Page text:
The search produced 94 effect sizes from 12 quasi-experimental designed studies that included 5,949 juveniles. All studies were double-coding of two coders. The 12 studies included bot cross-sectional and longitudinal designs. The samples consisted mainly of males who were 12 years or older. The types of martial arts included in the studies were aikido, judo, karate, taekwondo, or another martial art. Comparison groups consisted of juvenile participants in individual sports (i.e., swimming, athletics), team sports athletes, or non-athletes.

The studies included externalizing behaviors such as aggression, anger, hostility, violence, conduct problems, and antisocial behavior. Outcomes were transformed into the correlation coefficient effect size r and recoded into Fisher’s z values. Because the data of most studies resulted in more than one effect size, a traditional random effects model was extended to a three-level random effects model. Further, extreme values of the effect sizes were corrected by winsorizing these outliers.
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There is no cost information available for this practice.
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Other Information

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Gubbels and colleagues (2016) conducted moderator analyses to see whether any factors strengthened the likelihood that martial arts participation could improve or reduce externalizing behaviors (such as anger, aggression, or conduct problems). They found that the type of martial arts practiced had a moderating effect on the relation between martial arts and externalizing behaviors. Specifically, they found the following statistically significant relations between martial arts and externalizing behaviors: 1) karate participants exhibited fewer externalizing behaviors than judo participants, 2) karate participants exhibited more externalizing behaviors than participants in other types of martial arts, 3) martial arts participants exhibited more externalizing behaviors than participants in individual or team sports, and 4) martial arts participants exhibited more externalizing behaviors, compared with participants in individual sports, but not compared with participants in team sports or with non-athletes.
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Evidence-Base (Meta-Analyses Reviewed)

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These sources were used in the development of the practice profile:

Meta-Analysis 1
Gubbels, Jeanne, Trudy van der Stouwe, Anouk Spruit, and Geert Jan J.M. Stams. 2016. “Martial Arts Participation and Externalizing Behavior in Juveniles: A Meta-Analytic Review.” Aggression and Violent Behavior 28:73–81.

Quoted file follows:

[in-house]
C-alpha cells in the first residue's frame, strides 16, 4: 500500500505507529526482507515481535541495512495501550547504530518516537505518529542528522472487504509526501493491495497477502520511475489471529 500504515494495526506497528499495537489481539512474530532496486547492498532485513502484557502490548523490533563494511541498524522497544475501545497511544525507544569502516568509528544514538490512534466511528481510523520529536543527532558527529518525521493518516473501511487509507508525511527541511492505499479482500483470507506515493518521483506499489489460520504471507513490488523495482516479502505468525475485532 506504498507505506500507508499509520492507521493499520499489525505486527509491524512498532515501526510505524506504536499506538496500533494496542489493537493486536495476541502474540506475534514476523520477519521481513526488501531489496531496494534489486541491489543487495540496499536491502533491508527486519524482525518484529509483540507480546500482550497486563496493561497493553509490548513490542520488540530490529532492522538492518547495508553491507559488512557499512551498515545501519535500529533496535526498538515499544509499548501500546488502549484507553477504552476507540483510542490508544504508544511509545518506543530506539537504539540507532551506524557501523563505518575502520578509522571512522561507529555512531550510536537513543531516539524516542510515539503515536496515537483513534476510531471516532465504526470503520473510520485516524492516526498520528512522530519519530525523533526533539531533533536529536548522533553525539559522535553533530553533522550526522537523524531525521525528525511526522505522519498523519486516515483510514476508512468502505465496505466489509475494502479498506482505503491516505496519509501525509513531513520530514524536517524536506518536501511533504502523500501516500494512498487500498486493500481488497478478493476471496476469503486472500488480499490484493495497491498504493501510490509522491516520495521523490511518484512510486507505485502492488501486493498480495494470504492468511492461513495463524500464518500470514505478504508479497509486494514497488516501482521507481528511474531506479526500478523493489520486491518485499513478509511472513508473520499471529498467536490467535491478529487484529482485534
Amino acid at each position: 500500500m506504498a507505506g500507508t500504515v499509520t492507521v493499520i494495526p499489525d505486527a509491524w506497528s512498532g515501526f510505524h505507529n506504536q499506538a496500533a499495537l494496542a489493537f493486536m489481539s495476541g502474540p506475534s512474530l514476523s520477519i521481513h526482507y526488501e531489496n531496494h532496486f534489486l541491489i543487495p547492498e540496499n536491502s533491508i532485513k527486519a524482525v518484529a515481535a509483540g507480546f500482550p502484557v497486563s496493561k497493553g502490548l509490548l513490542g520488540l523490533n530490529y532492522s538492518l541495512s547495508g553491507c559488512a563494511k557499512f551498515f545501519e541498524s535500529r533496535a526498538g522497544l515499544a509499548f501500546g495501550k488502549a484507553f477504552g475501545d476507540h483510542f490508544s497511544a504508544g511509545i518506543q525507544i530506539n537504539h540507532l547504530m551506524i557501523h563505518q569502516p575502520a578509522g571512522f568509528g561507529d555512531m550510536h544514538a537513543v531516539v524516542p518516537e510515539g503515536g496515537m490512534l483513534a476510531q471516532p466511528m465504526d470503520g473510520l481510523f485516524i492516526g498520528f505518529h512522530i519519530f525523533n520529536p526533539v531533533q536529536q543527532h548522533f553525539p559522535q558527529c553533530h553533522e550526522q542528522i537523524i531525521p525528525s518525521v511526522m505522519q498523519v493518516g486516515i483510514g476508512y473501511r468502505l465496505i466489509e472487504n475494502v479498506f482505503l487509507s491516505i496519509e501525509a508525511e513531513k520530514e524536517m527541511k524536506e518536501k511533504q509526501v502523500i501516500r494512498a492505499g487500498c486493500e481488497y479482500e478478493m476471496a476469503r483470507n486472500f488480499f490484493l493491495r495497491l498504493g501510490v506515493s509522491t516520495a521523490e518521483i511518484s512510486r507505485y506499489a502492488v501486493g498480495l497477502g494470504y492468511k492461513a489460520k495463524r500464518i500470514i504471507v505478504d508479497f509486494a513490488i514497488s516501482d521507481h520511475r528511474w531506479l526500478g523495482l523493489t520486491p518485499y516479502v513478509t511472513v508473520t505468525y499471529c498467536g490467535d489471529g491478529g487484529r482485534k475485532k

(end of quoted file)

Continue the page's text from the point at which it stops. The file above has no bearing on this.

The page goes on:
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Additional References

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These sources were used in the development of the practice profile:

American Academy of Pediatrics. 2010. “Martial Arts.” Accessed January 15, 2020.

Bandura, Albert. 1973. Aggression: A Social Learning Analysis. Oxford: Prentice-Hall.

Breuer, Josef, and Sigmund Freud. 1974. Studies on Hysteria. Harmondsworth, England: Penguin Books

Burke, David T., Samir Al-Adawi, Yat T. Lee, and Jackie Audette. 2007. “Martial Arts as Sport and Therapy.” Journal of Sports Medicine and Physical Fitness 47(1):96–102.

Critchley, Giles R., Sasha Mannion, and Chris Meredith. 1999. “Injury Rates in Shotokan Karate.” The British Journal of Sports Medicine 33(3):174–77.

Gardner, Margo, Jodie Roth, and Jeanne Brooks-Gunn. 2009. “Sports Participation and Juvenile Delinquency: The Role of the Peer Context Among Adolescent Boys and Girls with Varied Histories of Problem Behavior.” Developmental Psychology 45(2):341–53.

Harwood, Anna, Michal Lavidor, and Yuri Rassovsky. 2017. “Reducing Aggression with Martial Arts: A Meta-Analysis of Child and Youth Studies.” Aggression and Violent Behavior 34: 96–101

Imada V., and D. Matsumoto. 2004. “The Psychological and Behavioral Effects of Judo.” White Paper. Ontario Oregon: United States Judo Federation.

Lamarre, Brian W., and T.A. Nosanchuk. 1999. “Judo—The Gentle Way: A Replication of Studies on Martial Arts and Aggression.” Perceptual and Motor Skills 88:992–96.

Lotfian, Sara, Vahid Ziaee, Homayoun Amini, and Mohammad-Ali Mansournia. 2011. “An Analysis of Anger in Adolescent Girls Who Practice the Martial Arts.” International Journal of Pediatrics 2:1–5.

Mutz, Michael. 2012. “Athletic Participation and the Approval and Use of Violence: A Comparison of Adolescent Males in Different Sports Disciplines.” European Journal for Sport and Society 9(3):177–201.

Nosanchuk, T.A., and M.L. Catherine MacNeil. 1989. “Examination of the Effects of Traditional and Modern Martial Arts Training on Aggressiveness.” Aggressive Behavior 15:153–59.

The International Olympic Committee. 2019. “Taekwondo.” 2019. Accessed January 16, 2020.
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Practice Snapshot

Age: 0 - 20

Gender: Both

Settings: Other Community Setting

Practice Type: Afterschool/Recreation

Unit of Analysis: Persons